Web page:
The Business Civic Leadership Center (BCLC) is a non-profit affiliate of the US Chamber of Commerce. The BCLC addresses social issues that affect business, including corporate social responsibility, philanthropy, non-profit and social service effectiveness, globalization, community investment and disaster assistance. The US Chamber of Commerce is the world's largest business federation representing more than 3 million businesses and organizations of every size sector and region.



    Partnering for Global Development: The Evolving Links Between Business and International Development Agencies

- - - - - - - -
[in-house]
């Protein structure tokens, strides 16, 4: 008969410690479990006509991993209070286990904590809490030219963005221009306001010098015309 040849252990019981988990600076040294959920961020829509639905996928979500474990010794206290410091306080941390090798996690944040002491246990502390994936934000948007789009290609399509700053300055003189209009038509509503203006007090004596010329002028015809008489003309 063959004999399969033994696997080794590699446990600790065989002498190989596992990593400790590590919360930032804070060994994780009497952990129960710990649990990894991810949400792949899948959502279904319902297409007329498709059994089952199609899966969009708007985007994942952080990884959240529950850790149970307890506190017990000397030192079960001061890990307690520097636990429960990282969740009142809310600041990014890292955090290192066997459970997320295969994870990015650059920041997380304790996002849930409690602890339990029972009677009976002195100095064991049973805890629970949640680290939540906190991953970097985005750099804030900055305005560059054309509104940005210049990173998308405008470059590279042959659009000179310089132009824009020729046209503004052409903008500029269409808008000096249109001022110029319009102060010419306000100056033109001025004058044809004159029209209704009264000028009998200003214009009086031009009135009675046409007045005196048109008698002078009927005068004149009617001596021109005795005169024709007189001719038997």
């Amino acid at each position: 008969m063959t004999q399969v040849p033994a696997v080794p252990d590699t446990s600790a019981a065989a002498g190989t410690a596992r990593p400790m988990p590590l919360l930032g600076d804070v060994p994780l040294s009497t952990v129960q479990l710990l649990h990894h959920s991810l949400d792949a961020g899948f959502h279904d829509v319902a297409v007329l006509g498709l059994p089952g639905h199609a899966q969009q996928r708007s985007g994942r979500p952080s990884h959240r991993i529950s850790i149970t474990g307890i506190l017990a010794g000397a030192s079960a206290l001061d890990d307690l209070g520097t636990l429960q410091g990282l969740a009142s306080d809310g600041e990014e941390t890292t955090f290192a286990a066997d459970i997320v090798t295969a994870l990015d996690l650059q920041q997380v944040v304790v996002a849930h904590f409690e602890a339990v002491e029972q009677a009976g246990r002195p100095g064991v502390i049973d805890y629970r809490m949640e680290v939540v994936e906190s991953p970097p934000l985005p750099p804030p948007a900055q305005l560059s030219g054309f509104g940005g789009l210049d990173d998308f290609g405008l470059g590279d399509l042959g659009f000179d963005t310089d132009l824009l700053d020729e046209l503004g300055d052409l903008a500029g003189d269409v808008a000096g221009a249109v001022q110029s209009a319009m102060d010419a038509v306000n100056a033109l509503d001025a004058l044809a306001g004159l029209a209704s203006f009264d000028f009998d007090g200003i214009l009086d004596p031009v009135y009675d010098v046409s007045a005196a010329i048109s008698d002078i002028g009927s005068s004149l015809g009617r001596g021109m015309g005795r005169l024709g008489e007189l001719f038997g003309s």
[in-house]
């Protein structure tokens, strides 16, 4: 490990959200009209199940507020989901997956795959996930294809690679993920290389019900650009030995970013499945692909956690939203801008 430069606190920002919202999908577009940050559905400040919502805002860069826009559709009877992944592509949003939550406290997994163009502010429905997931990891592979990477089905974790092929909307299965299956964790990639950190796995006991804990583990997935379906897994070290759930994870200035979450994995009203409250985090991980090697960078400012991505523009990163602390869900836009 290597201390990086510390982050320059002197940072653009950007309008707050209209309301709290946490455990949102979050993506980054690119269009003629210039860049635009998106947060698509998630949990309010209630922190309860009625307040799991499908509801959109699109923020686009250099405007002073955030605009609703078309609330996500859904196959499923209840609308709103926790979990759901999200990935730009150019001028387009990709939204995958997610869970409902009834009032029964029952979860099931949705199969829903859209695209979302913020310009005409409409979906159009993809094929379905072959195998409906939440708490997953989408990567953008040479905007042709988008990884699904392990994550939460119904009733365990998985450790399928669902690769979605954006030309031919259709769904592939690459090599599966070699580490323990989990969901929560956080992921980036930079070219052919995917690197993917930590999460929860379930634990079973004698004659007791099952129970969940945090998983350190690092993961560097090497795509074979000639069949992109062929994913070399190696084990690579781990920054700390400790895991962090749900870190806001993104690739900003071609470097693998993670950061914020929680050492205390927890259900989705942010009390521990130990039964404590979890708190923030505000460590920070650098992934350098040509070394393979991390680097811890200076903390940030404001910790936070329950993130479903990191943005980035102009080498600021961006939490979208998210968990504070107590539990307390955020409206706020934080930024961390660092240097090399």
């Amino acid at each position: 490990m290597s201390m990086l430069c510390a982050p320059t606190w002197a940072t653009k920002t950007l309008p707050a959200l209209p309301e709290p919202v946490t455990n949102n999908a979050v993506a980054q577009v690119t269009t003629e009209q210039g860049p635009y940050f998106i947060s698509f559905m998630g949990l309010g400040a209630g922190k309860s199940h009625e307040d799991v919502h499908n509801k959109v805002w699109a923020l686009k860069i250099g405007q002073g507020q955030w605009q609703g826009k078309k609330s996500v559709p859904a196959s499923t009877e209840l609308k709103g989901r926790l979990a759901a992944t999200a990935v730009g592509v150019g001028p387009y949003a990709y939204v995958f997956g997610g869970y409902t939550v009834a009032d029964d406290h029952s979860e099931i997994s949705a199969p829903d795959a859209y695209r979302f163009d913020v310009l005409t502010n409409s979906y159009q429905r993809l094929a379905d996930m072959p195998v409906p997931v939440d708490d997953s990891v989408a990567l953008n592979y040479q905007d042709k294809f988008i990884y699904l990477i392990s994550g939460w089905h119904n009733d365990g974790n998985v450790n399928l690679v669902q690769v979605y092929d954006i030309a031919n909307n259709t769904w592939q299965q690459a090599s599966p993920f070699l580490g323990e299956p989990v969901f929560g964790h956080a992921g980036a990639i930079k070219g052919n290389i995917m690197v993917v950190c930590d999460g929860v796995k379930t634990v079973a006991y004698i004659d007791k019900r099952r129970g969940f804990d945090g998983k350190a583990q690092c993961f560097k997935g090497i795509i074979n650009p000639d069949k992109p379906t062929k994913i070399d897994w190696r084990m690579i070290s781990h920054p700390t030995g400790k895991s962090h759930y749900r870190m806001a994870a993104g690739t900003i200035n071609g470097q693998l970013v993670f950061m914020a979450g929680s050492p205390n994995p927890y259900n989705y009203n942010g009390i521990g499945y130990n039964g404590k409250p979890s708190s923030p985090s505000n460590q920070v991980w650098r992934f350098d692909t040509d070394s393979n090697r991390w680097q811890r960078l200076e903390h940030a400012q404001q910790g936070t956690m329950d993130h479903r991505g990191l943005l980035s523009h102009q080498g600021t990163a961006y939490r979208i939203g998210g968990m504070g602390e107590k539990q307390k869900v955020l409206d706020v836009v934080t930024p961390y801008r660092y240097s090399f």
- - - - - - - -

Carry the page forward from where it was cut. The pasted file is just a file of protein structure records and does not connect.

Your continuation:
Conducted by the BCLC in partnership with Corporate Citizenship, the report focused on investigating ten IDAs and how and why they partnered with the private sector. The Chinese development agenda was also included and there is a special section dedicated to it. The ten agencies examined in the report are IDAs of Denmark, France, Germany, Japan, Netherlands, Sweden, Switzerland, UK and US, as well as the Millennium Challenge Corporations.

    A full copy of the report can be downloaded athttp://www.uschamber.com/assets/bclc/09partneringreport.pdf